Bangladesh 1971 war crimes trial begins
Sayeedi, a Jamaat-e-Islami leader is the first suspect to be charged with atrocities including genocide, rape, etc.
Dhaka: Bangladesh on Sunday began the
controversial war crimes trial with a top Islamist party
leader Delwar Hossain Sayeedi being the first suspect to go on
trial for allegations of genocide, rape, murder and arson
committed during the country`s 1971 Liberation war.
Chief Prosecutor Ghulam Arieff Tipu and senior prosecutor
Syed Rezaur Rahman read out a lengthy statement before the
three-judge International Crimes Tribunal at the Supreme Court
complex where Sayeedi stood in the dock.
"We brought 20 charges of ‘crimes against humanity’
including genocide, rape, murder, arson and looting committed
during the Liberation War," Rezaur Rahman said.
He said the opening statement, including 61 of the
90-pages, described the brief general history of the crime
against humanity and the major suspects.
‘We expect to read the entire statement tomorrow when the
hearing would resume," he said.
Court officials said the tribunal was expected to hear
the defence argument from December 7 after recording the
Sayeedi, the leader of the Jamaat-e-Islami (JI), a key
ally of the main opposition Bangladesh Nationalist
Party, is the first suspect to be charged with atrocities
including genocide, rape and religious persecution.
Jamaat leaders and several other rightwing groups are
accused of siding with the then Pakistani junta in 1971. Five
of Jamaat`s top leaders, including its chief Motiur Rahman
Nizami and Secretary General Ali Ahsan Mohammad Mojahid and
Sayeedi have been detained along with a BNP lawmaker
Salahuddin Qader Chowdhury.
On March 25, 2010, the Awami League government set up
a special tribunal for the trial of "war criminals" accused of
genocide and those who sided with the Pakistani military
during the bloody `Liberation War`.
71-year-old Sayedee, who has been detained to face 20
charges of crimes against humanity, including genocide, rape,
murder, arson and looting committed during the Liberation War,
could face death by hanging if found guilty by the ICC.
He has denied the charges being looked into by the ICC,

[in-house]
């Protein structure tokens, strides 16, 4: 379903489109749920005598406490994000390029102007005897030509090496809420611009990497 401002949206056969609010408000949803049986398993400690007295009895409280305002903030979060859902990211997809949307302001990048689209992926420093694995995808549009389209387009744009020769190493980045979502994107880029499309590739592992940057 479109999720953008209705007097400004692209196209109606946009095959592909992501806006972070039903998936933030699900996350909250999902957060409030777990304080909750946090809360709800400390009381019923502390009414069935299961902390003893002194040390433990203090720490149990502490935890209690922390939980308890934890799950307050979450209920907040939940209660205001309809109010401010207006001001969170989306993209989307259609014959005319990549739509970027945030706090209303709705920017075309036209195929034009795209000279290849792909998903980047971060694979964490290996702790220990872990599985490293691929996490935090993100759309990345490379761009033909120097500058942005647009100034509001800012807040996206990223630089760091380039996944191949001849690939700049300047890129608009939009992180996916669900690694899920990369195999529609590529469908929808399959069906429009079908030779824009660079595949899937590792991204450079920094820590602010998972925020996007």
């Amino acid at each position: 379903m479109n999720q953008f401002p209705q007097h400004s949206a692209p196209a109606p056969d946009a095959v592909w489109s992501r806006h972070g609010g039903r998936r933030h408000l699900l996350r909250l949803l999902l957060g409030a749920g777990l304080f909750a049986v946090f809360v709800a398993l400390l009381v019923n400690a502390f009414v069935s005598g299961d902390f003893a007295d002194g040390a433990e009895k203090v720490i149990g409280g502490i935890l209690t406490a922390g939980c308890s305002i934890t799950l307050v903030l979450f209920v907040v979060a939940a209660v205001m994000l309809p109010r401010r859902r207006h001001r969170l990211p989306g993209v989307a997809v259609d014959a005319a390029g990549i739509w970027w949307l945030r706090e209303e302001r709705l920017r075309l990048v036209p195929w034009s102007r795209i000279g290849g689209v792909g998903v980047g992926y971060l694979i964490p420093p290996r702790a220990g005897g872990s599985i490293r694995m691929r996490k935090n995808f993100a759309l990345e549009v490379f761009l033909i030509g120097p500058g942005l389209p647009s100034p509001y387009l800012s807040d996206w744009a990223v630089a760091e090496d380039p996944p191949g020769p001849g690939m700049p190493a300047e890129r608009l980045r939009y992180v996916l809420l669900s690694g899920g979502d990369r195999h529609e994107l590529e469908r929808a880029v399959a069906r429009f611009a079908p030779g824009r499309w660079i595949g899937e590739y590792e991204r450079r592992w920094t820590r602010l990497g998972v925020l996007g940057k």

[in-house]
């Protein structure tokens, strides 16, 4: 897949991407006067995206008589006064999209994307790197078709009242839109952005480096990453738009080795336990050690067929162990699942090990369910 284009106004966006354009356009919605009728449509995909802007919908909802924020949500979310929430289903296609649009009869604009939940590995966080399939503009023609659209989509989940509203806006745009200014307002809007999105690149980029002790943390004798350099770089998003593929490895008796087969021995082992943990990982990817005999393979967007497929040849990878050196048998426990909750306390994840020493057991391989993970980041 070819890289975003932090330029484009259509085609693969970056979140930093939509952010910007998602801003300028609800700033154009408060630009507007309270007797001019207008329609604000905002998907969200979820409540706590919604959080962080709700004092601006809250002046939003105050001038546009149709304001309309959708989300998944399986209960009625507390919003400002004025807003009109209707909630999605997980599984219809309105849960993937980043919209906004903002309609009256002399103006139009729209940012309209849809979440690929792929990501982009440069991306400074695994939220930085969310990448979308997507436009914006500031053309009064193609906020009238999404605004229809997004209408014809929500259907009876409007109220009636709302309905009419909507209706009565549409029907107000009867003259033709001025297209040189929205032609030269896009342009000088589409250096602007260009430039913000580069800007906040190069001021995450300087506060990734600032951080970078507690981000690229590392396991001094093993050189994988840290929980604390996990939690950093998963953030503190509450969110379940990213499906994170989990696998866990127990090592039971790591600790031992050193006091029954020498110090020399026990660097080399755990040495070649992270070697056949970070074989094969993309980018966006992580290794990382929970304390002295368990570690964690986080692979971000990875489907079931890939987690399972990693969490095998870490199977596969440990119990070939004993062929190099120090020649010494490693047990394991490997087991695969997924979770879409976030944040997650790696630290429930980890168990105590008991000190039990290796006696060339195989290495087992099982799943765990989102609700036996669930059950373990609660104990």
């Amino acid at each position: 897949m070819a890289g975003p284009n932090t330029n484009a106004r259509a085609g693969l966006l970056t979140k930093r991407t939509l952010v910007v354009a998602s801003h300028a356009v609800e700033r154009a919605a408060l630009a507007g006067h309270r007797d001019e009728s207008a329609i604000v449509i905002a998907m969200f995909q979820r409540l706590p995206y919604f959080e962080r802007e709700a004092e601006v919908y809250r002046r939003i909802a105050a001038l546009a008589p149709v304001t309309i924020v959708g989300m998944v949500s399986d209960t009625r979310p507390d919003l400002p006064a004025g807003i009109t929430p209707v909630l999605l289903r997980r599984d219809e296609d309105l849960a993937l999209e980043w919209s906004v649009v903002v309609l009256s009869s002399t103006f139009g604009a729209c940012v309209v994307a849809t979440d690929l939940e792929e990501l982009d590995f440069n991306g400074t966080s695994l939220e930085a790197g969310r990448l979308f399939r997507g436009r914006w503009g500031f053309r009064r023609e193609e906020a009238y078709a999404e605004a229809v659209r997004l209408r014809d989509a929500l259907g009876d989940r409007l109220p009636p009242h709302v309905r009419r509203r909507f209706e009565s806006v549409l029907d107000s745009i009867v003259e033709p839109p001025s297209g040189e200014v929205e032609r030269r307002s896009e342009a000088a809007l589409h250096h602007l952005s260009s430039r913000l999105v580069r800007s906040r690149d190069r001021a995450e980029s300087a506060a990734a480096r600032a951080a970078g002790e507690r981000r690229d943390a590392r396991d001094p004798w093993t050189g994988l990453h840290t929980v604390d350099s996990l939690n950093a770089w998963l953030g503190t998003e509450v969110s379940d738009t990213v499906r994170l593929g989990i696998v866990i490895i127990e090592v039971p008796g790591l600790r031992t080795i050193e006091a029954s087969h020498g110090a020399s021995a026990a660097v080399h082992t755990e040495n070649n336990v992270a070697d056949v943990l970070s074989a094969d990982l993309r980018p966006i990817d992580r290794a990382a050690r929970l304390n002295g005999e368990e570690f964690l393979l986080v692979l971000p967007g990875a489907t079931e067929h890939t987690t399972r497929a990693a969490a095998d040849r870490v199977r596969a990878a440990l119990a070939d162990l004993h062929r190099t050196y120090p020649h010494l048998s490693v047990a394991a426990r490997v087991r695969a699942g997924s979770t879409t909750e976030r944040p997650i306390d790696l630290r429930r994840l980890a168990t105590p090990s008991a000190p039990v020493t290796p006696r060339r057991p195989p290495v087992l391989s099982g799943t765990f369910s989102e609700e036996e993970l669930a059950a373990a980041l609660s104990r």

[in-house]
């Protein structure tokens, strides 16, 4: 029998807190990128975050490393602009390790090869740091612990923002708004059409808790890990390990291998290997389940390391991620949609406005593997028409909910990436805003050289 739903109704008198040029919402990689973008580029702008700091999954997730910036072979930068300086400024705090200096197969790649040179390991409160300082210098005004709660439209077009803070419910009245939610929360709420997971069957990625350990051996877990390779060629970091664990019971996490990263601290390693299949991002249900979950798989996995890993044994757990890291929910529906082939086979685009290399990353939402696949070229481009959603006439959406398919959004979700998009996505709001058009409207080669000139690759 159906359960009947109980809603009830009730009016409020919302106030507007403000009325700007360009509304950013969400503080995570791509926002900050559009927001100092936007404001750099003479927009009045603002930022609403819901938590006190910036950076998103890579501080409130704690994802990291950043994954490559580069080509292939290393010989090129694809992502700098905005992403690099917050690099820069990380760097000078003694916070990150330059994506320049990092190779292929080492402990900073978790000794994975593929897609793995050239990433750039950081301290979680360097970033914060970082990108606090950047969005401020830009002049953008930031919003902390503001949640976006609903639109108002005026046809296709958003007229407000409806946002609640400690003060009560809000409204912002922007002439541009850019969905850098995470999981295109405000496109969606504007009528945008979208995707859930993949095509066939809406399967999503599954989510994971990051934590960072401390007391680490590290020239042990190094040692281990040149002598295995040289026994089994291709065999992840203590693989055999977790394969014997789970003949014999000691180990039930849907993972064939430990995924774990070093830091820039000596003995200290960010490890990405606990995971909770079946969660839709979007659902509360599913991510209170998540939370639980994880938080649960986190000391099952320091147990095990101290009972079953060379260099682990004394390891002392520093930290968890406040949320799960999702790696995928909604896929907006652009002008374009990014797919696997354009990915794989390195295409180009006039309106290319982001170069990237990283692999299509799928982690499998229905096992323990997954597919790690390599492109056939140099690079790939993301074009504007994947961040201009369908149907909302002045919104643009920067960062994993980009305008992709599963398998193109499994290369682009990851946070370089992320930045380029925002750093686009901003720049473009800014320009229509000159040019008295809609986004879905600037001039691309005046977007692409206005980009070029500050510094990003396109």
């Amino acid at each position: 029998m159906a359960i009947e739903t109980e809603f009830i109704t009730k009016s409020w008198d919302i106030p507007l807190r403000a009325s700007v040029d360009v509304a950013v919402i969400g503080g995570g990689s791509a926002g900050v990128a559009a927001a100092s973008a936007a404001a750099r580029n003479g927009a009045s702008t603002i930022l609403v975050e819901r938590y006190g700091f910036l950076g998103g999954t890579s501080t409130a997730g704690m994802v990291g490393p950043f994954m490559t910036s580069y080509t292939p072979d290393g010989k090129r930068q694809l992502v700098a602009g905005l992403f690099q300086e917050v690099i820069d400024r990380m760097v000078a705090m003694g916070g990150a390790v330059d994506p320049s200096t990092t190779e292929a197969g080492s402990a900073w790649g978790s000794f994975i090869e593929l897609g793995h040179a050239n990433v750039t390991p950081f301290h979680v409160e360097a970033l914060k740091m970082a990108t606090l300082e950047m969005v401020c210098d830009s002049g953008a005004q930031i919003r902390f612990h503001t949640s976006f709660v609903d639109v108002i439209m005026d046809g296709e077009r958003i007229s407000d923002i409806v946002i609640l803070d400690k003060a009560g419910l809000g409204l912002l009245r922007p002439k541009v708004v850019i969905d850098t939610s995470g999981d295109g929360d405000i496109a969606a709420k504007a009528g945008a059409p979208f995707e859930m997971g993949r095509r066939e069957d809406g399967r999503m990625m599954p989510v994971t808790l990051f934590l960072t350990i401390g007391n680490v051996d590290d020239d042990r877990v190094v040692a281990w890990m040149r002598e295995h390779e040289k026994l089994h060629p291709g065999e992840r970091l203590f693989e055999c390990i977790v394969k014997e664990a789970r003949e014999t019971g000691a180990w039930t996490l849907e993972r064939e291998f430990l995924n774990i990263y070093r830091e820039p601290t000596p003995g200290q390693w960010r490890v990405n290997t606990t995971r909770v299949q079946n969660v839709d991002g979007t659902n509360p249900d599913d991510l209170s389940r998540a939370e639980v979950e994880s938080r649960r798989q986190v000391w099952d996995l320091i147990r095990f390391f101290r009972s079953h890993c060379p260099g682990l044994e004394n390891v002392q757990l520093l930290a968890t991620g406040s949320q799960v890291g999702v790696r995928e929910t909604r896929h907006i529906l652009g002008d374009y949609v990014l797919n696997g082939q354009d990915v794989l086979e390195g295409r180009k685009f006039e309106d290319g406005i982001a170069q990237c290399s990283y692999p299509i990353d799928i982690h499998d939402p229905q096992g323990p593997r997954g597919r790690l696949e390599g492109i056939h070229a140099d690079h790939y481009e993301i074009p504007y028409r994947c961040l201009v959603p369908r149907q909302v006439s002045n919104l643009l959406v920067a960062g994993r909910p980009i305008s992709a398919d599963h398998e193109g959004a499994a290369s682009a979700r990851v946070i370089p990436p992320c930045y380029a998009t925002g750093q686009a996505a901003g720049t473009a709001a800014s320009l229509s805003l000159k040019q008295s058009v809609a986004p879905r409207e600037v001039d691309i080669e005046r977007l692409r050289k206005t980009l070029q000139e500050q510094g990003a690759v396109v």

which is a domestic set-up with no United Nations oversight or
A former BNP minister Abdul Alim has also been accused of
comitting crimes against humanity during the bloody freedom
Bangladesh`s Attorney General Mahbubey Alam sat with the
prosecution team as the hearing began today. The defence team
drew a number of senior lawyers, mostly belonging to main
The defence lawyers included former parliamentary speaker
Jamiruddin Sircar and former law minister Maudud Ahmed,
Supreme Court Bar Association president Khandker Mahbub
Witnesses said the defence lawyers wanted the hearing to
be suspended until the tribunal gave an explanatory statement
on an earlier ruling on their plea questioning the legal
authority of the chair of the court of trying the suspects.
It is alleged that he was involved in a "mass enquiry
commission" for a "symbolic and mock trial" of the war
criminals in 1993.
"The law does not empower us to make a ruling ordering
the removal of a fellow judge," said the tribunal in a brief
order last week after a hearing during which chairman of the
panel of judges Justice Nazamul Huq was absent.
The tribunal, however, ordered the hearing on the main
charge against Sayeedi to continue saying an explanatory order
on their earlier ruling would be given on November 23.
The tribunal asked the defence lawyers to submit a list
of their "defence witnesses" by December 7.
Under the International Crimes Tribunal Act, the convicts
could file appeals only before the Appellate Division of the
Other top leaders of the Jamaat, Nizami and Mojahid have
been accused of leading the so-called Al-Badr forces, which is
widely believed to have been involved in genocide, rape and
murder of frontline intellectuals in an effort to cripple the
The BNP and Jamaat have dismissed the tribunal as a
government "show trial". Questioning the court`s legality,
Sayeedi`s lawyer has described the trial as "politically
According to official figures, Pakistani troops, aided
by local collaborators, killed an estimated 3 million people,
raped about 200,000 women and forced millions more to leave
their homes during the bloody nine-month guerrilla war.
On March 26, 1971, Bangladesh - then East Pakistan -
declared its independence from West Pakistan.